In the hours after Election Day students at colleges and universities across the country worried about climate change, civil rights and immigration voiced their concerns over a Trump presidency. Now, as the president-elect makes Cabinet nominations and staff appointments, we are learning the realities of what will come when Trump takes the oath of office. For DACA students (otherwise known as God’s beloved creation), the future is troubling, but there may be hope in new bi-partisan legislation meant to stop President Trump from deporting DACA students, as he promised during the campaign to do on Day 1 of his term.
In a nutshell,
Deferred Action for Childhood Arrivals (DACA) is a kind of administrative relief from deportation. The purpose of DACA is to protect eligible immigrant youth who came to the United States when they were children from deportation. DACA gives young undocumented immigrants: 1) protection from deportation, and 2) a work permit. The program expires after two years, subject to renewal.
Trump promised during the campaign to immediately halt the DACA program. Religious groups and many university presidents have told the incoming president to reverse course. We have a moral obligation to do whatever possible to protect students from deportation. In religious terms, this is about welcoming the stranger.
As many as 742,000 students could be impacted by a discontinuation of DACA, a program implemented by President Obama in the face of hardcore opposition by Republican members of Congress to approve comprehensive immigration reform put forth by Obama and President George W. Bush before him. Faith leaders have rallied across the nation, in places like Chicago and Portland, to urge that DACA is kept in place. Students potentially impacted by a DACA discontinuation should be treated as being of sacred worth and not as disposable people. There is solid reason for concern as the Trump campaign and transition team have based much of their proposals related to immigration from white supremacist organizations pushing racism and xenophobia.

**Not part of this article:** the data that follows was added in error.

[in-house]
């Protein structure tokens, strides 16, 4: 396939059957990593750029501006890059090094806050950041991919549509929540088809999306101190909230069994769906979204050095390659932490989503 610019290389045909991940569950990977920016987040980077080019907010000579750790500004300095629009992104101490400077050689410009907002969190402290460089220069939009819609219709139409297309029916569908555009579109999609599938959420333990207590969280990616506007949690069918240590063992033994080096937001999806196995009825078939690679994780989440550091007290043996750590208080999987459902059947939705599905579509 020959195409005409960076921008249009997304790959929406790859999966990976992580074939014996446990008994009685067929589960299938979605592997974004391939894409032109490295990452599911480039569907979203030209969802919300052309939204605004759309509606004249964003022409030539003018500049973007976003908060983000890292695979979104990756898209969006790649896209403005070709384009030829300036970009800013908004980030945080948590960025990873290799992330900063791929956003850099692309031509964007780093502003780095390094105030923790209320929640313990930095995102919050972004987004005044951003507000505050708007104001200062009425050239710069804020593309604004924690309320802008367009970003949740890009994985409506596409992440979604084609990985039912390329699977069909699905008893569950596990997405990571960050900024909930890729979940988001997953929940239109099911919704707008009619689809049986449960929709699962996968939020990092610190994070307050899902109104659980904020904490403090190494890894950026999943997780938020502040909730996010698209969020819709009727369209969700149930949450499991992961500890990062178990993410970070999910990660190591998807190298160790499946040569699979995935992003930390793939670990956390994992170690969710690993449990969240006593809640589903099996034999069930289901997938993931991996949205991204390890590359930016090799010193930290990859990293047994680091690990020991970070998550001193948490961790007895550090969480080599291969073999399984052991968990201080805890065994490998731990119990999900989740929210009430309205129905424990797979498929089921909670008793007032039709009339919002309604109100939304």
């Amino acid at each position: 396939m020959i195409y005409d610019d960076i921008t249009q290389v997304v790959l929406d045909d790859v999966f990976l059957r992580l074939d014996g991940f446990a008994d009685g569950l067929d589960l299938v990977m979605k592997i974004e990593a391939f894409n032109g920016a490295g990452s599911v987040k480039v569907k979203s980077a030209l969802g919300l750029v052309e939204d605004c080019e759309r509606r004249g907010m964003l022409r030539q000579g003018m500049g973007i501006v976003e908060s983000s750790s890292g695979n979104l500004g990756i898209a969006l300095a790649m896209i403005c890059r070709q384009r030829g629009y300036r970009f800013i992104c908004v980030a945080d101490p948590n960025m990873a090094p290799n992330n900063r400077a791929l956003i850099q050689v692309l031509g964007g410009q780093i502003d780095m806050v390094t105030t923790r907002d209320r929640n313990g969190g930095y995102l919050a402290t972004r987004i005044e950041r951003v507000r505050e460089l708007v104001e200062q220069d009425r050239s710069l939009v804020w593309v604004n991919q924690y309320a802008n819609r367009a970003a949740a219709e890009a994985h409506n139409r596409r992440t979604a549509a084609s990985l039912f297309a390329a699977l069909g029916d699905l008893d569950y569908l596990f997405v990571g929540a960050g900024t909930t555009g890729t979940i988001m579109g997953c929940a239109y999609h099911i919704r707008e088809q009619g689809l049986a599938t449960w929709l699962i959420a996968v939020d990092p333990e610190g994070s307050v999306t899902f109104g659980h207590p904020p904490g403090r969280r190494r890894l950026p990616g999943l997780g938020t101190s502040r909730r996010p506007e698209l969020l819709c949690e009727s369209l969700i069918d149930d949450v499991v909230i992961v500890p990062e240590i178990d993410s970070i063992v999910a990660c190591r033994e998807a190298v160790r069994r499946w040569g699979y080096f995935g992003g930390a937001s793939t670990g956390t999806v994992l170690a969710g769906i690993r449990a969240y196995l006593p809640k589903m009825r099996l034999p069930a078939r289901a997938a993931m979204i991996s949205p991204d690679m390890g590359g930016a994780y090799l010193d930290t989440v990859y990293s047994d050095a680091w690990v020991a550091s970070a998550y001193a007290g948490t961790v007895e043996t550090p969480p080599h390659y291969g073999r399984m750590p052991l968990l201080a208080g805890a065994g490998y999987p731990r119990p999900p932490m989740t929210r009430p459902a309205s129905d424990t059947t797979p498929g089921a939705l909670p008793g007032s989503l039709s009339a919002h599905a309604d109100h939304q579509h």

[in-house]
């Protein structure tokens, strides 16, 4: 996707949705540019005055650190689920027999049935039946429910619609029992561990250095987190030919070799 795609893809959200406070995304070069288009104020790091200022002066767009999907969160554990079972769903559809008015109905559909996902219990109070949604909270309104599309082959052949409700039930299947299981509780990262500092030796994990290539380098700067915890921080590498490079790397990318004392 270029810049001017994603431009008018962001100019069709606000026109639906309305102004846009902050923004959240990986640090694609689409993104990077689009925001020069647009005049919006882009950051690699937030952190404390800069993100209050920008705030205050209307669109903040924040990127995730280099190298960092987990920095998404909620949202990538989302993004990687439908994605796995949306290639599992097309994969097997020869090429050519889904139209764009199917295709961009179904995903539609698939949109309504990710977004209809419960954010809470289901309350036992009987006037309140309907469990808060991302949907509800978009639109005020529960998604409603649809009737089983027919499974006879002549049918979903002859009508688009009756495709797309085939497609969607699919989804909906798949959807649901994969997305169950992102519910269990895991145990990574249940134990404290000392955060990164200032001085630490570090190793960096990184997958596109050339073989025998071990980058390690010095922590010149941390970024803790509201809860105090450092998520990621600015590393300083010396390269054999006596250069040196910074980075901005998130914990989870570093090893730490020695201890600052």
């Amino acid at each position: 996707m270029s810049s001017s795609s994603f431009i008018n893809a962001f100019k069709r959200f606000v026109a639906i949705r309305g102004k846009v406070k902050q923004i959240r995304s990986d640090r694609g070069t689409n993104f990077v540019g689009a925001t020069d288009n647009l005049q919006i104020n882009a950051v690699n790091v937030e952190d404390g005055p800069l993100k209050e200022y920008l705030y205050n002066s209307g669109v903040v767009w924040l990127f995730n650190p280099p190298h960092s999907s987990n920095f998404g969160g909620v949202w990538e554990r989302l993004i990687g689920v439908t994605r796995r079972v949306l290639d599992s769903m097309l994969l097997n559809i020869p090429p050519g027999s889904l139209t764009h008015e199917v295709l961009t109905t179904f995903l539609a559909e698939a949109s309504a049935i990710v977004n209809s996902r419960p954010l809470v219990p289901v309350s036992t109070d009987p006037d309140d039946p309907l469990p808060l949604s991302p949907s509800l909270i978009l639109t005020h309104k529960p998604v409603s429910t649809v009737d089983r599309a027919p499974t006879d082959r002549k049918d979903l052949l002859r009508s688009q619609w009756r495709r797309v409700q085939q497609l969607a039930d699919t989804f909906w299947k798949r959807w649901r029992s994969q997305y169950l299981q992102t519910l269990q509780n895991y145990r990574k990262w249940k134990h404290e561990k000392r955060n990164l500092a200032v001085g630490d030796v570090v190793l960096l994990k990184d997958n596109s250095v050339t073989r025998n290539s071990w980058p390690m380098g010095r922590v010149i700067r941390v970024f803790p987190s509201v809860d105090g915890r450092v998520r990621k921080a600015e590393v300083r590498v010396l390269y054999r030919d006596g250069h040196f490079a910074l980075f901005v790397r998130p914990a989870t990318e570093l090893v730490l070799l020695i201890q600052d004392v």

Legislation introduced by Sens. Dick Durbin (D-Ill.) and Lindsey Graham (R-S.C.) would stop Trump in his tracks if passed by Congress.
The bipartisan bill, called the Bridge Act, would effectively maintain the protections of President Barack Obama’s Deferred Action for Childhood Arrivals program, or DACA. More than 740,000 young people were granted deportation reprieve and work permits under the program, but could now lose those protections, should Trump follow through on a promise to end DACA immediately upon taking office.
To be clear from a theological standpoint, God is the God of all and borders are not of primary concern. Pope Francis said this of Trump early this year: "A person who thinks only about building walls, wherever they may be, and not building bridges, is not Christian. This is not the gospel." This principle articulated by Pope Francis should be applied to any politician who professes the Christian faith but advocates deporting DACA students.
People of faith have a lot to protect as Trump takes on the presidency on January 20th. We must stand up against those that question climate change before our world is damaged beyond any recovery. We need to stand up and oppose economic policies that will force more people into poverty and unemployment. We will fail as the people of God if we do not stand up in opposition to racism, misogyny, and xenophobia.
A good place to start will be endorsing the Bridge Act and working to push the new Congress and the new president to take seriously the mandate handed down to humanity: “You shall not wrong or oppress a resident alien, for you were aliens in the land of Egypt.” Exodus 22:21-27 NRSV